On this episode, Hamid Hassanzadeh, founder of ParametricArchitecture, spoke to Emre Arolat, Turkish architect, founding Partner and Lead Designer of Emre Arolat Architecture. Emre Arolat was born in Ankara in 1963. He received his BArch degree in Architecture in 1986 and MArch degree in 1992 from Istanbul Mimar Sinan University. Having accumulated significant experience at Metcalf and Associates Architectural Office in Washington D.C. (1986-1987), he became a partner at Arolat Architects design studio, managed by his parents Neşet e Şaziment Arolat since 1961.

He founded his own practice EAA-Emre Arolat Architecture with his co-founder Gonca Paşolar in 2004. With the reintegration of his parents, Neşet Arolat and Şaziment Arolat as partners, today, EAA is one of the leading architectural practices in Turkey with an acknowledged international presence, due to offices in New York and London, as well as Istanbul with professional architectural staff with over 80 people.

Emre received international recognition early on in his career, with the Mies Van der Rohe Award for European Architecture for the Minicity Theme Park in Antalya, Turkey (2004), and the Aga Khan Award for Architecture with the design for the Ipekyol Textile Factory in Edirne, Turkey (2006). More recently, In 2018, his Sancaklar Mosque is awarded with RIBA International Prize.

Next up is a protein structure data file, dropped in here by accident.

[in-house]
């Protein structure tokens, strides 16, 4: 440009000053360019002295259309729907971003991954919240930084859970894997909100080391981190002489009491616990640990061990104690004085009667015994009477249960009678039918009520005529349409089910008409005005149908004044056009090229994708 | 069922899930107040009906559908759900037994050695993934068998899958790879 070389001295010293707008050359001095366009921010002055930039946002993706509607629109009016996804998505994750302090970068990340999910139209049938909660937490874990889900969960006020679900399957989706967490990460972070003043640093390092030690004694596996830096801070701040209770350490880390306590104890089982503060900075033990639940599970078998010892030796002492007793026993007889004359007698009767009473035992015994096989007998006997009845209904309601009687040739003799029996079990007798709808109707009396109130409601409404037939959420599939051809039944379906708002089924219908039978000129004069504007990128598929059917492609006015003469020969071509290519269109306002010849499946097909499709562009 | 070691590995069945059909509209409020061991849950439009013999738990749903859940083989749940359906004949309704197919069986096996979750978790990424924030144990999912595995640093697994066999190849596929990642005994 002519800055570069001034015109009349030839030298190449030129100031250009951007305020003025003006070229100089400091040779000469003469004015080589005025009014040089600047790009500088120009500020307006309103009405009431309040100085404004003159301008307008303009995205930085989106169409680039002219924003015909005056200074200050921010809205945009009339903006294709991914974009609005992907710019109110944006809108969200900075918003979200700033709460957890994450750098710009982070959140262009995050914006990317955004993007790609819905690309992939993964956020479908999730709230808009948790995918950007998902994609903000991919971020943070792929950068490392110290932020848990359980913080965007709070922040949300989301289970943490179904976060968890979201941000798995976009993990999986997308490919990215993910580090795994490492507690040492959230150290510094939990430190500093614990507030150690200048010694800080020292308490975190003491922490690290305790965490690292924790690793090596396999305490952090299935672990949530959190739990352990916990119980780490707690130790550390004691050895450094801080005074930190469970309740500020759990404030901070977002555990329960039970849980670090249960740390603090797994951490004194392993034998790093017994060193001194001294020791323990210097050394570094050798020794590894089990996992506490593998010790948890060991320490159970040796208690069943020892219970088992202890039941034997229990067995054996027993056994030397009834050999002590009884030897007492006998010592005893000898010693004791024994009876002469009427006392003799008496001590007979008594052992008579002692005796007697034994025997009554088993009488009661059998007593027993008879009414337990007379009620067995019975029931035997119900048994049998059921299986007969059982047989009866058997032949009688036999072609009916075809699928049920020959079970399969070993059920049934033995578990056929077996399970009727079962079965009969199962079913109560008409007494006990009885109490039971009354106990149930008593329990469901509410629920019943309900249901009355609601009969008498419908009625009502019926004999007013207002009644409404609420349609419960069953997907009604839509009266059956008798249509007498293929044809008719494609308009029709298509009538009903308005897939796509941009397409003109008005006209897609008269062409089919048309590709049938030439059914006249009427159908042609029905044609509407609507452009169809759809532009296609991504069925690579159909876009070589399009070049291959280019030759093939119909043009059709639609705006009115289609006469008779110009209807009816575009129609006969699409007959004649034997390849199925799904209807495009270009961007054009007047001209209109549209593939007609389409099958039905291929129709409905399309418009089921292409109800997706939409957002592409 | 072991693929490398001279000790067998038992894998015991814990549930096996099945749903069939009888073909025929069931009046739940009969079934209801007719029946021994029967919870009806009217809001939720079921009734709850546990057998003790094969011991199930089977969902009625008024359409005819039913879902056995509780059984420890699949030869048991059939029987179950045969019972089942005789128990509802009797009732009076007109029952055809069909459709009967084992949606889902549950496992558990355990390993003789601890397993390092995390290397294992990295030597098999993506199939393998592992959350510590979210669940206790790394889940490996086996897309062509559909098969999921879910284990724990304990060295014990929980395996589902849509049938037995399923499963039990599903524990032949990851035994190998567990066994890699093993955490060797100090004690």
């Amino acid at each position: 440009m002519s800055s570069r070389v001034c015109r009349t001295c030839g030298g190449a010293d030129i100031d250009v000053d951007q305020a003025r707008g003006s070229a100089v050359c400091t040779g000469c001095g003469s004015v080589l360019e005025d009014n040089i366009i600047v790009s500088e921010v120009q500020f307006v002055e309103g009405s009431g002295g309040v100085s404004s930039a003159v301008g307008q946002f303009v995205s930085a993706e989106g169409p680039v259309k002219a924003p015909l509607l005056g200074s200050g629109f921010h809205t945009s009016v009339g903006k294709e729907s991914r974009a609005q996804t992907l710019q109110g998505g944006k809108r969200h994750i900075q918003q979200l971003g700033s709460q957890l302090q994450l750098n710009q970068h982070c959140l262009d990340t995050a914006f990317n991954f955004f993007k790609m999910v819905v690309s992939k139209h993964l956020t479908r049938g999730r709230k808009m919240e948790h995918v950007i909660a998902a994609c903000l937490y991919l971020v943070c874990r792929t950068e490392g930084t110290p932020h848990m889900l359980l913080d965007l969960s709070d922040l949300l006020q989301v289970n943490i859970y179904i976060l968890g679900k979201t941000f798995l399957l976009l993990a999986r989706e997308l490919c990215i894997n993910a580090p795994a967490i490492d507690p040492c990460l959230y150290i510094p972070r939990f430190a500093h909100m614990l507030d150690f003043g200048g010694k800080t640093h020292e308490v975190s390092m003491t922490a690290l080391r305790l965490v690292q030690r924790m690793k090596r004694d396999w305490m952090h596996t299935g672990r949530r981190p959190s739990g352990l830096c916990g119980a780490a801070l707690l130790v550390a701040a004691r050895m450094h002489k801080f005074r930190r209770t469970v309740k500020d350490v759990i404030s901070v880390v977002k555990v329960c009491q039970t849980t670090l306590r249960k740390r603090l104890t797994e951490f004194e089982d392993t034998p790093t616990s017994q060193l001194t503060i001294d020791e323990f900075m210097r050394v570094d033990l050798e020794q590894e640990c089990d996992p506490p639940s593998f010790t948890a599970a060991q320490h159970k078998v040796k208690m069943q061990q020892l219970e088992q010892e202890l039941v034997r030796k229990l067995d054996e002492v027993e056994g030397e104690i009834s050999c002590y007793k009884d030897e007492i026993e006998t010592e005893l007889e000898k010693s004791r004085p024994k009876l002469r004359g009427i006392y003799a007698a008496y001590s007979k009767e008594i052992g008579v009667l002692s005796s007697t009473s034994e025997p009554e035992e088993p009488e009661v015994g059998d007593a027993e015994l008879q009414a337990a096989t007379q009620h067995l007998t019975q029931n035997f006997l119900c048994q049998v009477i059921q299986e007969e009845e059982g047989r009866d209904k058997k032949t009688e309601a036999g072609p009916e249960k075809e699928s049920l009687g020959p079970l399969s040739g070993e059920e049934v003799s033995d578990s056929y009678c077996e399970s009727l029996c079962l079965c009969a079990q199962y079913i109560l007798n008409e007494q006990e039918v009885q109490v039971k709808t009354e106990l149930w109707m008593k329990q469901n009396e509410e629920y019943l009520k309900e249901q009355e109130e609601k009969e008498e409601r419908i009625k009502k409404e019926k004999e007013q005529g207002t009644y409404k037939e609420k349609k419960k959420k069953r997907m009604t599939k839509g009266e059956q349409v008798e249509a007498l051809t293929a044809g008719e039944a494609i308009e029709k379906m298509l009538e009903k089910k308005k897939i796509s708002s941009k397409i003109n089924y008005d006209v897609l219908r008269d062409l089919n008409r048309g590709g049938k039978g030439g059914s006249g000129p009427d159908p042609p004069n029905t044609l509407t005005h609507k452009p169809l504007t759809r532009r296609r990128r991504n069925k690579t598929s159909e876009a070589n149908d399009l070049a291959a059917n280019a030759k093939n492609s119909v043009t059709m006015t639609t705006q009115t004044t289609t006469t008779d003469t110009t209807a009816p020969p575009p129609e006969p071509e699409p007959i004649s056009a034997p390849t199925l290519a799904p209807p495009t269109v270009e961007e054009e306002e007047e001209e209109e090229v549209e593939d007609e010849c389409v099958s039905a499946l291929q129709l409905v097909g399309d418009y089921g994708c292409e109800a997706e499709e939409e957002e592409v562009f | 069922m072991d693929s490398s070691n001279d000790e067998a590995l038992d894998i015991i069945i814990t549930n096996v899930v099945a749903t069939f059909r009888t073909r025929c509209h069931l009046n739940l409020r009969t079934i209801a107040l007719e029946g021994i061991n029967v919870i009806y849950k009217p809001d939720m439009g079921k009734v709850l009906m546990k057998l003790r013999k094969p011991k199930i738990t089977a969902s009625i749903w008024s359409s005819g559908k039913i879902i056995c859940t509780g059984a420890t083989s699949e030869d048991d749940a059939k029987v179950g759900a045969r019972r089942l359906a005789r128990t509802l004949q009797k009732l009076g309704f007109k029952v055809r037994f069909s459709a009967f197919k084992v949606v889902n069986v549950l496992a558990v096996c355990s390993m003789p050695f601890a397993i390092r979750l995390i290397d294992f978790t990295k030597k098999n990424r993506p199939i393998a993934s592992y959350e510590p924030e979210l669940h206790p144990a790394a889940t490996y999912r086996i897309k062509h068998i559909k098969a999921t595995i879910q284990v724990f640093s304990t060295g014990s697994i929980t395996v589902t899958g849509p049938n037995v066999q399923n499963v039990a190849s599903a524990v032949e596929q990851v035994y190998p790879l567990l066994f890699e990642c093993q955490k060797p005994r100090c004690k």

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Please subscribe to PA Sense podcast on Spotify, Apple Podcast, and Google Podcast in order not to miss a single episode. Please share this podcast with the URL. Also you can use #pasense on twitter, Instagram, facebook to give us a feedback about the podcasts. Thank you!

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PA Sense 09 – Mario Carpo & Gilles Retsin

PA Sense 08 – Mario Carpo & Gilles Retsin

Mario Carpo and Gilles Retsin discuss architecture and automation in the context of the covid-19 crisis and its aftermath. As global production chains have proven to lack resilience, local, digital manufacturing presents a compelling alternative. What does this mean for architecture? How do we as architects shape an agenda for increased automation in such a way that it benefits all? This talk explores a series of urgent questions that will deeply affect all of us in the near future.

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Mario Carpo is the Reyner Banham Professor of Architectural Theory and History at the Bartlett School of Architecture, UCL. Carpo’s publications include The Second Digital Turn: Design Beyond Intelligence (2017), The Digital Turn in Architecture 1992-2012 (2012), The Alphabet and the Algorithm, a history of digital design theory (2011) and Architecture in the Age of Printing (2001).

Gilles Retsin runs his eponymous practice in London and is cofounder of the design-tech consultancy AUAR. He co-authored the book Robotic Building: Architecture in the Age of Automation and the AD issue on the Discrete. He is Programme Director of the B.Pro Architectural Design (AD) at the Bartlett School of Architecture in London.

Listen on: SpotifyApple Podcasts, and Google Podcasts

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Please subscribe to PA Sense podcast on Spotify, Apple Podcast, and Google Podcast in order not to miss a single episode. Please share this podcast with the URL. Also you can use #pasense on twitter, Instagram, facebook to give us a feedback about the podcasts. Thank you!

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Inspiring Accessibility Solutions by DS+R Designed Museum

Inspiring Accessibility Solutions by DS+R Designed Museum